Social Mobility is an issue that comes up time and again in the comments section of Atlantic Review and other blogs. Why? Because fairness and equal opportunities are so important to the US and European self-image. Or in the words of the researcher of the London School of Economics: "The level of intergenerational mobility in society is seen by many as a measure of the extent of equality of economic and social opportunity."
In 2005 they published these "disturbing findings" (HT: Influx):
A careful comparison reveals that the USA and Britain are at the bottom with the lowest social mobility. Norway has the greatest social mobility, followed by Denmark, Sweden and Finland. Germany is around the middle of the two extremes, and Canada was found to be much more mobile than the UK. Comparing surveys of children born in the 1950s and the 1970s, the researchers went on to examine the reason for Britain's low, and declining, mobility. They found that it is in part due to the strong and increasing relationship between family income and educational attainment.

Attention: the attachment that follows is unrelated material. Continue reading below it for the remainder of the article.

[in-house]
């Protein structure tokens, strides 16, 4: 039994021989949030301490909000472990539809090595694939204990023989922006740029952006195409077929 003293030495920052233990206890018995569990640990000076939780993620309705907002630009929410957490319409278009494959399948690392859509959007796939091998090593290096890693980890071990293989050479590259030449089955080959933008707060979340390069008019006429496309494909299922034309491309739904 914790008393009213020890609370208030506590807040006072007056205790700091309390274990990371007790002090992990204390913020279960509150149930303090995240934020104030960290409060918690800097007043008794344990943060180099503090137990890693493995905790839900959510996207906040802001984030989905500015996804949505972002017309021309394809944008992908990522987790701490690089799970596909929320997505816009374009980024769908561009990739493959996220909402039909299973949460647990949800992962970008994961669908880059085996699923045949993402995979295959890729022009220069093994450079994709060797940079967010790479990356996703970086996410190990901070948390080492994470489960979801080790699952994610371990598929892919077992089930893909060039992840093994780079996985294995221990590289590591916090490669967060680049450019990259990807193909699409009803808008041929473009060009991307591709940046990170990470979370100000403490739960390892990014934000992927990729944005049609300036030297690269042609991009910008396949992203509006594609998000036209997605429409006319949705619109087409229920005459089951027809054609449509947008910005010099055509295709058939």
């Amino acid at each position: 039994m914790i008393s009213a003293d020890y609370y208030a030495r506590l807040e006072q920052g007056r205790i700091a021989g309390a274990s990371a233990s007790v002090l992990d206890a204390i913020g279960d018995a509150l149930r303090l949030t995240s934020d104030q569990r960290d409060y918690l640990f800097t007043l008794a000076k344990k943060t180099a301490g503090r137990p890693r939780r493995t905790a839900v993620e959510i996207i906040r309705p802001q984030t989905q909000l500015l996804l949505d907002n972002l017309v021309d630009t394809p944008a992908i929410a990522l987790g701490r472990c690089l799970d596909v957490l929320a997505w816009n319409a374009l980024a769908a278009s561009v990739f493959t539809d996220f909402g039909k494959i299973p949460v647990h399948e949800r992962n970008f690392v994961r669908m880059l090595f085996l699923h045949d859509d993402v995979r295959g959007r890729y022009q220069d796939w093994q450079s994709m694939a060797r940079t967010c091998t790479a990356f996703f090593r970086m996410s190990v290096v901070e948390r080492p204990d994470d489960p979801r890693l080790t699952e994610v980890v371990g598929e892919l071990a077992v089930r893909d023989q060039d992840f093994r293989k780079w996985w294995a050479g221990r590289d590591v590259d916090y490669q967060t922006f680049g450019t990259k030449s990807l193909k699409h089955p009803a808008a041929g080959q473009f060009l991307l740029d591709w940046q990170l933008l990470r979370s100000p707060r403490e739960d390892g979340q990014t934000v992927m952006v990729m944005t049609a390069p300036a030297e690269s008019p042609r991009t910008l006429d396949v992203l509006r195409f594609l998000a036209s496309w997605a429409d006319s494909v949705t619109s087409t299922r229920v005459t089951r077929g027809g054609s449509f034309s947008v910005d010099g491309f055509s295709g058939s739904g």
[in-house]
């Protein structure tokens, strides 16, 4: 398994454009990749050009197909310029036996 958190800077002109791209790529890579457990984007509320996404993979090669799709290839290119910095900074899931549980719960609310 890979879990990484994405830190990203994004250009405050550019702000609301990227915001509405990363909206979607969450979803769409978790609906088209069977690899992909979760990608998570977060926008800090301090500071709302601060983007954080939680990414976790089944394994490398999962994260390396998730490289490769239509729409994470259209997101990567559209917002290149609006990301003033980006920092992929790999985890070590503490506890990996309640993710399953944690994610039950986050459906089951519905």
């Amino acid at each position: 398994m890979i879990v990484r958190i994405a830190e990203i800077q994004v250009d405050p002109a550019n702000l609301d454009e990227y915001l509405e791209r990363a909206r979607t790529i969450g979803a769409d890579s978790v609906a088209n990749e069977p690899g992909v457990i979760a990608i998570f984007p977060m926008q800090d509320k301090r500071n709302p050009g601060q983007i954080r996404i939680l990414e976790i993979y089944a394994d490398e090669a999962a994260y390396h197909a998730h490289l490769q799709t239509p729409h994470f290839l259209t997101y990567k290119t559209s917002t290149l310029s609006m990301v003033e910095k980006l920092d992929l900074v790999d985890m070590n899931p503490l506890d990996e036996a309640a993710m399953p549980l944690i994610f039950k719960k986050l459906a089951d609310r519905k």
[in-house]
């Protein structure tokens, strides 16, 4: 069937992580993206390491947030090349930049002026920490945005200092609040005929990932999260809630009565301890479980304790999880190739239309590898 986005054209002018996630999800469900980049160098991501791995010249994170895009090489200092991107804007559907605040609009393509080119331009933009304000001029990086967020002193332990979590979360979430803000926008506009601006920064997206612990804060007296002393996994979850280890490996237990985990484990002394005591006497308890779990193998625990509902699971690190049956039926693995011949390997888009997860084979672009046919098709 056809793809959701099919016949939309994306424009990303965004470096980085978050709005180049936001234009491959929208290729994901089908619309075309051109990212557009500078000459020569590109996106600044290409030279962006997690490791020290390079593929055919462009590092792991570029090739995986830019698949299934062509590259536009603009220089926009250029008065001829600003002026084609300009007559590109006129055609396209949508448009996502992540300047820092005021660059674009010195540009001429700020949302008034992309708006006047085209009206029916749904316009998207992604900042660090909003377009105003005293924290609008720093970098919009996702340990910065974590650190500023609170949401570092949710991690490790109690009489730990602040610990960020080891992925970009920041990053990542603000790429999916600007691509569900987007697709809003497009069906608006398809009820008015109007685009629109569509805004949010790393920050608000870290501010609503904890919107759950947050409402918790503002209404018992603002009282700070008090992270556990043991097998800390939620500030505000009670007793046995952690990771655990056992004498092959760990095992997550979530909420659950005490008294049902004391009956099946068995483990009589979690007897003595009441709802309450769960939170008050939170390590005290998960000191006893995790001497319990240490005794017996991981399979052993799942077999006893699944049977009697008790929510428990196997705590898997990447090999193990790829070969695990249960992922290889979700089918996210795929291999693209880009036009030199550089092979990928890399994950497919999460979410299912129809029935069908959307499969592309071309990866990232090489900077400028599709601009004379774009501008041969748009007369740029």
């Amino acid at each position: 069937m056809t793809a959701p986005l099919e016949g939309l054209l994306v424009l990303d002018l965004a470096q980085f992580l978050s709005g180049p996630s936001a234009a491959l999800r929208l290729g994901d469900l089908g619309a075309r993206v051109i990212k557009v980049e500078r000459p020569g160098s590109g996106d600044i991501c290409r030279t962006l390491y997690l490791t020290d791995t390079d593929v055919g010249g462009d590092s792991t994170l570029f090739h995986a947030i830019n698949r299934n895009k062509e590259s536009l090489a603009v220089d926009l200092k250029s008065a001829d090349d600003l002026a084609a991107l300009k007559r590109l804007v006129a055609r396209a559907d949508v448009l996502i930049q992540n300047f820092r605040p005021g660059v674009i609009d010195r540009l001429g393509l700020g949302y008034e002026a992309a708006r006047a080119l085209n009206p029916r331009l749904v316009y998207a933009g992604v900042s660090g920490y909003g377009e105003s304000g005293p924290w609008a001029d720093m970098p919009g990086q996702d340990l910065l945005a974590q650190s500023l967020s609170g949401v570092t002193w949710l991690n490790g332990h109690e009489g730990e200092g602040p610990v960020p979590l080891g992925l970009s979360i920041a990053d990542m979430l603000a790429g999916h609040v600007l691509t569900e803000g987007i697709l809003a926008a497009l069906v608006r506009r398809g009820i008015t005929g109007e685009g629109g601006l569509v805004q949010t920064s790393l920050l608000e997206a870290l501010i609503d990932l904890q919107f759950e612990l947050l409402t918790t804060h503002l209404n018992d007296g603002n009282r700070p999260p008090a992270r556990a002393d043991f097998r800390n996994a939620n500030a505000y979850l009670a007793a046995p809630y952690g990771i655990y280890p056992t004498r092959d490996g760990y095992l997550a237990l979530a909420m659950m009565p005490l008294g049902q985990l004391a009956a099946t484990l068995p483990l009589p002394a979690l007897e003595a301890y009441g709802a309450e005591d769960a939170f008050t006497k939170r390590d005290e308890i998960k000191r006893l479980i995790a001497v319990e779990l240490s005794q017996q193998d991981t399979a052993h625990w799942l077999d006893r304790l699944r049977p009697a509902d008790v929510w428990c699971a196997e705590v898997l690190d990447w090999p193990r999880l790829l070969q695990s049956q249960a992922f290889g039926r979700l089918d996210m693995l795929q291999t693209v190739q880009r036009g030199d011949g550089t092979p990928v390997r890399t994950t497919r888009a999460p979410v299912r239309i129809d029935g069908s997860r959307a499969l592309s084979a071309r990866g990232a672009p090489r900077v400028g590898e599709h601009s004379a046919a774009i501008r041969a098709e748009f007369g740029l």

My guess is social mobility declined in many countries in the five years since the publication of the survey. Fortunately, the situation is still better than in North Africa. The lack of social mobility was the key factor in the protests/revolution.